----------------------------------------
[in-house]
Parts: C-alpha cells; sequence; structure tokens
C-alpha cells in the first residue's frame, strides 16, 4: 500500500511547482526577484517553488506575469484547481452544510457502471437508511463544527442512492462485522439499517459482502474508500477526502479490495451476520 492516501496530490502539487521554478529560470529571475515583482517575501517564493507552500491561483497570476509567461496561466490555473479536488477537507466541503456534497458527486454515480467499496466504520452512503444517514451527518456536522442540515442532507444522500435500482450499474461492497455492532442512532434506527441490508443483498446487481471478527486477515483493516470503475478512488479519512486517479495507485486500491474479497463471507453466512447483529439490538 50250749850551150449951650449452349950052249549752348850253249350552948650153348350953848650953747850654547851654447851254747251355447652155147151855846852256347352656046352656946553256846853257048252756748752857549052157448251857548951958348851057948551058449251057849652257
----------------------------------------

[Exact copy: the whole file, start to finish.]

[in-house]
Parts: C-alpha cells; sequence; structure tokens
C-alpha cells in the first residue's frame, strides 16, 4: 500500500511547482526577484517553488506575469484547481452544510457502471437508511463544527442512492462485522439499517459482502474508500477526502479490495451476520 492516501496530490502539487521554478529560470529571475515583482517575501517564493507552500491561483497570476509567461496561466490555473479536488477537507466541503456534497458527486454515480467499496466504520452512503444517514451527518456536522442540515442532507444522500435500482450499474461492497455492532442512532434506527441490508443483498446487481471478527486477515483493516470503475478512488479519512486517479495507485486500491474479497463471507453466512447483529439490538 50250749850551150449951650449452349950052249549752348850253249350552948650153348350953848650953747850654547851654447851254747251355447652155147151855846852256347352656046352656946553256846853257048252756748752857549052157448251857548951958348851057948551058449251057849652257